What is HAST Testing?
In effort to improve the reliability of products, many different industries, just to mention a few, including semiconductor, pharmaceutical, LED and solar companies turn to HAST testing as a shorter alternative to THB Testing.
The acronym "HAST" stands for "Highly Accelerated Temperature/Humidity Stress Test." The acronym “THB” stands for “Temperature Humidity Bias.” THB testing takes 1000 hours to complete, whereas HAST Testing results are available within 96-100 hours. In some cases, results are available in even less than 96 hours. Due to the time saving advantage, the popularity of HAST has continuously increased in recent years. Many companies have completely replaced THB Test Chambers with HAST Chambers.
THB (Temperature/Humidity/Bias) holds 85°C/85% RH condition while bias loads are applied to the samples. It has become less useful in recent years due to the improved packaging and passivation materials.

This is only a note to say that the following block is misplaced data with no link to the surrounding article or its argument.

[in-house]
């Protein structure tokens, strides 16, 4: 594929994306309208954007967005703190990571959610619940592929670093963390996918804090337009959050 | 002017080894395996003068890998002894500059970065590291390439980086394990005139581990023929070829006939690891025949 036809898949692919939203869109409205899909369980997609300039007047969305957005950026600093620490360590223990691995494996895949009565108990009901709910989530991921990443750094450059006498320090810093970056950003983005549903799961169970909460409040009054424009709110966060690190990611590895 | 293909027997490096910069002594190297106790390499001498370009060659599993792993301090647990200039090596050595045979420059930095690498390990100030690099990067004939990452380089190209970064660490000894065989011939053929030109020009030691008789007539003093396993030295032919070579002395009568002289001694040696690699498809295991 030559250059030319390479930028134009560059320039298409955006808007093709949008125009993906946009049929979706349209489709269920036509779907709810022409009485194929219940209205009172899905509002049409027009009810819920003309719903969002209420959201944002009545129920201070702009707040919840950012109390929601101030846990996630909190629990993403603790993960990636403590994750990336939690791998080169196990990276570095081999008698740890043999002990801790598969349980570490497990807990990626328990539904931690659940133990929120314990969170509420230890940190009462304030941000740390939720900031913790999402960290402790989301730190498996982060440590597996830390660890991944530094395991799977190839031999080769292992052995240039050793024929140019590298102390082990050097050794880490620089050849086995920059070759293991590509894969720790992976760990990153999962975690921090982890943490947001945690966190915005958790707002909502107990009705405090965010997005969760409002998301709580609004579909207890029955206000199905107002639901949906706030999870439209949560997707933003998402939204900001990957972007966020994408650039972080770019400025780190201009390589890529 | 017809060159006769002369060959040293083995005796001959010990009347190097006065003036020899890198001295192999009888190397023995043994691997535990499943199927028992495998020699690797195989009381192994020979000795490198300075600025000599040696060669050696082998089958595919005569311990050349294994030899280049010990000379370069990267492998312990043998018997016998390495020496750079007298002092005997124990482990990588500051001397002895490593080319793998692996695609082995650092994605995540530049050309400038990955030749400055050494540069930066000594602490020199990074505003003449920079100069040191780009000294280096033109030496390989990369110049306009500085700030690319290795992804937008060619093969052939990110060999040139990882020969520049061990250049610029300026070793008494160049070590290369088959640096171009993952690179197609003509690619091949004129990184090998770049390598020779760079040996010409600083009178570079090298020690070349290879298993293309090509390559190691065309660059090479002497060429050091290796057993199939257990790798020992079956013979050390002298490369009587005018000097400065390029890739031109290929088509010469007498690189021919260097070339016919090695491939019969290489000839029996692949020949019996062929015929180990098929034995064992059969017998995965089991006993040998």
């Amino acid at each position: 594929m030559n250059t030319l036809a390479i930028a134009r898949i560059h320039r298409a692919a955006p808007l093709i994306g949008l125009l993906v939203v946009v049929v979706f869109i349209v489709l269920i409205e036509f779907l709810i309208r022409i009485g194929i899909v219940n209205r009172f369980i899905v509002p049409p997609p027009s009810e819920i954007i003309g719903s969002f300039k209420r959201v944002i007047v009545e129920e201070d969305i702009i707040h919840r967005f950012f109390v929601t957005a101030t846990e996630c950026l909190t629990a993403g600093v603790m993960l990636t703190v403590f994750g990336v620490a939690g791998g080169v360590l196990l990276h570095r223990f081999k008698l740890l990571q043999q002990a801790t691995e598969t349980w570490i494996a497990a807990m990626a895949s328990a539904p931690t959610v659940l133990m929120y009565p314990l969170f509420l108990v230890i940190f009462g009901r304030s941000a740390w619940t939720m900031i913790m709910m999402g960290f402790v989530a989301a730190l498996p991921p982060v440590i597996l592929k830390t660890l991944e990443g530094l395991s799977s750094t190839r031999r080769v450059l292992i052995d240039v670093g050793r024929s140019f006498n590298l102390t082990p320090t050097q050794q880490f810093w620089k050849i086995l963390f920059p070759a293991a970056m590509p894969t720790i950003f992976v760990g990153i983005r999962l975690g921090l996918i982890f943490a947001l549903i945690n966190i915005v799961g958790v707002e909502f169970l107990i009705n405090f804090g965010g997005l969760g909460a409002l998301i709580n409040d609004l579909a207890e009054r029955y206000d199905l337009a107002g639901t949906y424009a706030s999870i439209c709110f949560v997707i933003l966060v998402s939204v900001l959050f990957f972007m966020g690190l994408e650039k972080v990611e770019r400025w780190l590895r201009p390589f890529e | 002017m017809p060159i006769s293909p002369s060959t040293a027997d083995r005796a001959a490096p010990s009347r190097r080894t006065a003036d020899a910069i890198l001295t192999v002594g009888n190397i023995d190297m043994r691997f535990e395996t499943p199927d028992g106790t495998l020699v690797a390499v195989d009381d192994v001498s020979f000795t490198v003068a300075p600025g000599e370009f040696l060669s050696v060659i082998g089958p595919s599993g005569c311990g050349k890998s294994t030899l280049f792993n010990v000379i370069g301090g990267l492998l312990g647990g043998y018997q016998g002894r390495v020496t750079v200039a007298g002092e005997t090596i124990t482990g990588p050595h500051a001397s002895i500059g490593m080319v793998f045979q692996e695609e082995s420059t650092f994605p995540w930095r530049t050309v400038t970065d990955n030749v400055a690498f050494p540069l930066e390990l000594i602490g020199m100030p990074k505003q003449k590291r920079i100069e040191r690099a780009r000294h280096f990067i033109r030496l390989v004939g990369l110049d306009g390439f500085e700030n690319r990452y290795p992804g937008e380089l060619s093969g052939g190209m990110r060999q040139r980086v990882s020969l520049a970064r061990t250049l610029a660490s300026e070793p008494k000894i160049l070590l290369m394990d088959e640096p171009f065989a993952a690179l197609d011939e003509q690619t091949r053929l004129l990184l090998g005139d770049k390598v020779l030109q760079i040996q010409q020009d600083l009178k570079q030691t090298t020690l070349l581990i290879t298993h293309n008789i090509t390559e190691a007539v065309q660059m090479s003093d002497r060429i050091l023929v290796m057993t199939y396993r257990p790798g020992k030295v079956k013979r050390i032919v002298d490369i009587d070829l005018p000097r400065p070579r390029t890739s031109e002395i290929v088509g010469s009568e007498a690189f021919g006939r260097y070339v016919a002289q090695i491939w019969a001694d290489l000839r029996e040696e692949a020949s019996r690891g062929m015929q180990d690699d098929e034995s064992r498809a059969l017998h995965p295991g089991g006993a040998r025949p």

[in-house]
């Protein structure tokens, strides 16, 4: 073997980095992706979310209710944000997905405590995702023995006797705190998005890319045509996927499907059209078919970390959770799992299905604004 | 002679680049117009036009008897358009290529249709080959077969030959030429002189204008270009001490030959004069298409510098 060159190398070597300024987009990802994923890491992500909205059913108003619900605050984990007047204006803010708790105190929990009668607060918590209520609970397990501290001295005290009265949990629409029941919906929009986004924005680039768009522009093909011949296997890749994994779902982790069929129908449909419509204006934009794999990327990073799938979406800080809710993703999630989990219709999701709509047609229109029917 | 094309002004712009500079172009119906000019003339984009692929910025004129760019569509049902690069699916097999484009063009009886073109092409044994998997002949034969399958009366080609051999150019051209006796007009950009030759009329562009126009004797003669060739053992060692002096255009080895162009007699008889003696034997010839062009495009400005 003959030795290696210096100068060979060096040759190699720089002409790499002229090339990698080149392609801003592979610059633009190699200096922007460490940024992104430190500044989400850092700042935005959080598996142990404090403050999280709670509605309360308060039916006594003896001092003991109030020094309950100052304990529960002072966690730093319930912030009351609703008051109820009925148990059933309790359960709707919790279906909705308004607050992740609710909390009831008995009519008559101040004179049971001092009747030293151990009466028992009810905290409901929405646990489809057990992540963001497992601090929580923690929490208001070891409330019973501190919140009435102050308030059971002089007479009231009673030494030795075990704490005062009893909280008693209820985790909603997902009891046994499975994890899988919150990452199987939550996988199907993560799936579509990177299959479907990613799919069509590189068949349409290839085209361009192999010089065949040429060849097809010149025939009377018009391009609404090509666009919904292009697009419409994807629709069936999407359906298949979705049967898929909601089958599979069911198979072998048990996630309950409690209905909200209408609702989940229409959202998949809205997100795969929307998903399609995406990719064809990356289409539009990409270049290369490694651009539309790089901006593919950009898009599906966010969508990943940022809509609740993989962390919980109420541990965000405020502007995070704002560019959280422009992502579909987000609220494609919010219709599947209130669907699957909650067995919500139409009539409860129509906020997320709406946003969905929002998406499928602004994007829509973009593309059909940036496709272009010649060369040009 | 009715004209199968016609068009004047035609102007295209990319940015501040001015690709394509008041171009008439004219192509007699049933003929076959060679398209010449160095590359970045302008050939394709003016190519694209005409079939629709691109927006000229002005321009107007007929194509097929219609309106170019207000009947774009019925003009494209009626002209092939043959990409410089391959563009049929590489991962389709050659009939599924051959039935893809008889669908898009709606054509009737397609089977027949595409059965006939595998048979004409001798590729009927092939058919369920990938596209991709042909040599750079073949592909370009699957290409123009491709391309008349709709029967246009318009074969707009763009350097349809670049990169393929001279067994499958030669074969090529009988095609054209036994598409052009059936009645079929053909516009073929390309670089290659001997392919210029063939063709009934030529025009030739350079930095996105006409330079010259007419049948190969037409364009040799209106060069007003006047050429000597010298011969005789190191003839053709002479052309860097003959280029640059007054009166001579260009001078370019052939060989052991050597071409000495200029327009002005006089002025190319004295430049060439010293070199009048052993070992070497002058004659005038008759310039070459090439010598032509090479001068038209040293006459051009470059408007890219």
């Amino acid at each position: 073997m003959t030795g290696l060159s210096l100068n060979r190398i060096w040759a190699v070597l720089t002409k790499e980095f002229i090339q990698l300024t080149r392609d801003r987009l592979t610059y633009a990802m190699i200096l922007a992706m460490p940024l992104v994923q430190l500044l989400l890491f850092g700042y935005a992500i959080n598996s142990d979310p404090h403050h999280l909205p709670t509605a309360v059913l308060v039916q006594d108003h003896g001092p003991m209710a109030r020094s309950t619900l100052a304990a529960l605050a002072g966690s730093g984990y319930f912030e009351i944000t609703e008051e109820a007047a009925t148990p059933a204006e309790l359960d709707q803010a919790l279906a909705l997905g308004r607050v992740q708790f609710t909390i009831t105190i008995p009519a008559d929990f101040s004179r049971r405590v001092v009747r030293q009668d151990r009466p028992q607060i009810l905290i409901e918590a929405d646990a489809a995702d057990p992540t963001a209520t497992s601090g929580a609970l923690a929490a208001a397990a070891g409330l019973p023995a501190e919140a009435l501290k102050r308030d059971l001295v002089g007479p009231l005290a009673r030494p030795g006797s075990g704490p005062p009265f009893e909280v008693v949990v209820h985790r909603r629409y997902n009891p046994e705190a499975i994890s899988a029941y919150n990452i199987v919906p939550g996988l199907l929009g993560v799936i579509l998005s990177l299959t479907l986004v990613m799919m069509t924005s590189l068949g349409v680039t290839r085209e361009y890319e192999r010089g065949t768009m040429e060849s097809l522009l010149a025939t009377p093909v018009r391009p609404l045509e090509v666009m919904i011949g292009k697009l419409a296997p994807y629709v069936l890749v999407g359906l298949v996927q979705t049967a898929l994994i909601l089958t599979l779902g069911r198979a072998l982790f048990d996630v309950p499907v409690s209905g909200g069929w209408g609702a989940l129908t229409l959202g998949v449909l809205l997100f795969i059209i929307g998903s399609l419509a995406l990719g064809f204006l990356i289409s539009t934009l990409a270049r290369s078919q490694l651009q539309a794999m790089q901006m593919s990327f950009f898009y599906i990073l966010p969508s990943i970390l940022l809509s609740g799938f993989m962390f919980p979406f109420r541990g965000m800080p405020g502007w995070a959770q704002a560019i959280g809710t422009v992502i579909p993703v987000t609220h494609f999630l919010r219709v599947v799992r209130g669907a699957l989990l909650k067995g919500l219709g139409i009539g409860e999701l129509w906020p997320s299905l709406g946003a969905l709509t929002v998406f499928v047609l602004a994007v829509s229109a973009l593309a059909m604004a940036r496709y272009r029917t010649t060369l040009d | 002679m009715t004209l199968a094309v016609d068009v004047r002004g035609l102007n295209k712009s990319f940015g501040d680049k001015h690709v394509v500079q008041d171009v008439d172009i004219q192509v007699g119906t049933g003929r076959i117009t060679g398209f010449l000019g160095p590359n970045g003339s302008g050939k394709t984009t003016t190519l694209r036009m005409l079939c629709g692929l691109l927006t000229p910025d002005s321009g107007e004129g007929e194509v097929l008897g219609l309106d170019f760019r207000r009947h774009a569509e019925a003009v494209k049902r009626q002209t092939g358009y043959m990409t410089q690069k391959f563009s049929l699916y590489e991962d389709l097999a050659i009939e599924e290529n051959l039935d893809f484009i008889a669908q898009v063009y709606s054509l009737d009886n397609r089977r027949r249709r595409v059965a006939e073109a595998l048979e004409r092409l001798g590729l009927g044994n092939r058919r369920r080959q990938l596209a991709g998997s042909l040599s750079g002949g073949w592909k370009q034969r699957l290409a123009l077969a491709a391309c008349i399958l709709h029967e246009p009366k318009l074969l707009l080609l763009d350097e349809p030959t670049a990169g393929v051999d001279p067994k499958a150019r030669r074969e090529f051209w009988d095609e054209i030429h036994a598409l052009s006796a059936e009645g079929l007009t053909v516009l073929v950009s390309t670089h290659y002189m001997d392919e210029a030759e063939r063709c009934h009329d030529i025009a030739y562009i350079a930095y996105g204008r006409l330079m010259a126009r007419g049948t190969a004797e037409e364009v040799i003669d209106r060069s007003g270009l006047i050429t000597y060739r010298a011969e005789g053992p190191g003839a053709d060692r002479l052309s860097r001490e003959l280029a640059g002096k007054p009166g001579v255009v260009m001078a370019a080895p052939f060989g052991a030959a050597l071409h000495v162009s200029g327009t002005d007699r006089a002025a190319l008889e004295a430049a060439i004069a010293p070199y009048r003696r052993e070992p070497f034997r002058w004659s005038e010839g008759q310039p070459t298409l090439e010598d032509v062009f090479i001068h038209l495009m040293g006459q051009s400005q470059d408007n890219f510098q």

Highly Accelerated Stress Test (HAST) was formulated to decrease the test time needed to get useful results. Due to time constraints on projects, engineers look for a faster solution to learn if their product meets the standards of their particular industry. HAST testing uses a high temperature (105°C), high relative humidity (about 85%), and high atmospheric pressure conditions (up to 4 atm). HAST testing loads the specimen with heat and moisture stresses to find the concealed defects that could cause failure for the user relying on it. In testing products for reliability, defining the test conditions is the primary step. A common standard used for HAST is JEDEC JESD22-A110. Test conditions must meet application conditions in order to make testing relevant. HAST Testing has also in turn become a more cost effective alternative.
HAST is recommended for the shortened qualification of any change that can potentially affect the corrosion resistance of the product. Therefore, a new package and/or a new fab assembly site demands HAST data. HAST is also recommended for changes in the die glassivation, metallization or thin film resistors, as well as changes in the molding compound.
HAST Testing continues to find more applications for accelerated testing of newer materials and products.
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